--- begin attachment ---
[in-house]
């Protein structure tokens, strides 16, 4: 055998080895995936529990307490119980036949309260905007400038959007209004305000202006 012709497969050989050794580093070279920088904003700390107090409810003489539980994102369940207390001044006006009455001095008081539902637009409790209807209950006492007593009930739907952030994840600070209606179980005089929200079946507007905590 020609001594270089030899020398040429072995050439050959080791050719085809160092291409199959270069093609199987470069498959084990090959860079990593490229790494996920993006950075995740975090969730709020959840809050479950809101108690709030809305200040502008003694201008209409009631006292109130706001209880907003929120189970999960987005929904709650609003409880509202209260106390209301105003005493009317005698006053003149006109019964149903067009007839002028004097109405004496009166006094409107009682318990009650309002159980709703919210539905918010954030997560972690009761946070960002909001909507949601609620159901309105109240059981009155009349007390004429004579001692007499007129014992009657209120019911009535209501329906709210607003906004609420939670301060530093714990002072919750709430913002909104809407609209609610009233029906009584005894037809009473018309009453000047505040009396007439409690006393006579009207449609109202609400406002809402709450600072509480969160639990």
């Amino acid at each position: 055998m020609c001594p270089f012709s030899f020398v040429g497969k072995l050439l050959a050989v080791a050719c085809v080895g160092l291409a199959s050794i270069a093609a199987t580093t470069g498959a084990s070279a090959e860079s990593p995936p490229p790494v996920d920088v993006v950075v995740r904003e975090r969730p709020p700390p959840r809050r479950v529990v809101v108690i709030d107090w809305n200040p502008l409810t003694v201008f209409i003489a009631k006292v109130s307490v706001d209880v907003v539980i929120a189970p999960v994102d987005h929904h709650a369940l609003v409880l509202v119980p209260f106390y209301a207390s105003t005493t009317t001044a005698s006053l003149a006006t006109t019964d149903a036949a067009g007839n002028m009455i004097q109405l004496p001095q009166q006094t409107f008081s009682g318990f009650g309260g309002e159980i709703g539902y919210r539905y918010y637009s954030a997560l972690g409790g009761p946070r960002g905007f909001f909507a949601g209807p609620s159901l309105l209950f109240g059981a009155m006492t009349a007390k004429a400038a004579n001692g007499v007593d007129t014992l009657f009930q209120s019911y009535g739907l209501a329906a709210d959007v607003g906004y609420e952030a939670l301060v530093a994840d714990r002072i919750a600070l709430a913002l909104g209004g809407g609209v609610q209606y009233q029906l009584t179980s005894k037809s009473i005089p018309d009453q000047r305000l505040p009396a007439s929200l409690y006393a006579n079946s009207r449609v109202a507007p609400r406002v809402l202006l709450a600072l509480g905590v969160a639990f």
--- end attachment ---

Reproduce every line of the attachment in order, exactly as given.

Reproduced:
[in-house]
């Protein structure tokens, strides 16, 4: 055998080895995936529990307490119980036949309260905007400038959007209004305000202006 012709497969050989050794580093070279920088904003700390107090409810003489539980994102369940207390001044006006009455001095008081539902637009409790209807209950006492007593009930739907952030994840600070209606179980005089929200079946507007905590 020609001594270089030899020398040429072995050439050959080791050719085809160092291409199959270069093609199987470069498959084990090959860079990593490229790494996920993006950075995740975090969730709020959840809050479950809101108690709030809305200040502008003694201008209409009631006292109130706001209880907003929120189970999960987005929904709650609003409880509202209260106390209301105003005493009317005698006053003149006109019964149903067009007839002028004097109405004496009166006094409107009682318990009650309002159980709703919210539905918010954030997560972690009761946070960002909001909507949601609620159901309105109240059981009155009349007390004429004579001692007499007129014992009657209120019911009535209501329906709210607003906004609420939670301060530093714990002072919750709430913002909104809407609209609610009233029906009584005894037809009473018309009453000047505040009396007439409690006393006579009207449609109202609400406002809402709450600072509480969160639990």
């Amino acid at each position: 055998m020609c001594p270089f012709s030899f020398v040429g497969k072995l050439l050959a050989v080791a050719c085809v080895g160092l291409a199959s050794i270069a093609a199987t580093t470069g498959a084990s070279a090959e860079s990593p995936p490229p790494v996920d920088v993006v950075v995740r904003e975090r969730p709020p700390p959840r809050r479950v529990v809101v108690i709030d107090w809305n200040p502008l409810t003694v201008f209409i003489a009631k006292v109130s307490v706001d209880v907003v539980i929120a189970p999960v994102d987005h929904h709650a369940l609003v409880l509202v119980p209260f106390y209301a207390s105003t005493t009317t001044a005698s006053l003149a006006t006109t019964d149903a036949a067009g007839n002028m009455i004097q109405l004496p001095q009166q006094t409107f008081s009682g318990f009650g309260g309002e159980i709703g539902y919210r539905y918010y637009s954030a997560l972690g409790g009761p946070r960002g905007f909001f909507a949601g209807p609620s159901l309105l209950f109240g059981a009155m006492t009349a007390k004429a400038a004579n001692g007499v007593d007129t014992l009657f009930q209120s019911y009535g739907l209501a329906a709210d959007v607003g906004y609420e952030a939670l301060v530093a994840d714990r002072i919750a600070l709430a913002l909104g209004g809407g609209v609610q209606y009233q029906l009584t179980s005894k037809s009473i005089p018309d009453q000047r305000l505040p009396a007439s929200l409690y006393a006579n079946s009207r449609v109202a507007p609400r406002v809402l202006l709450a600072l509480g905590v969160a639990f």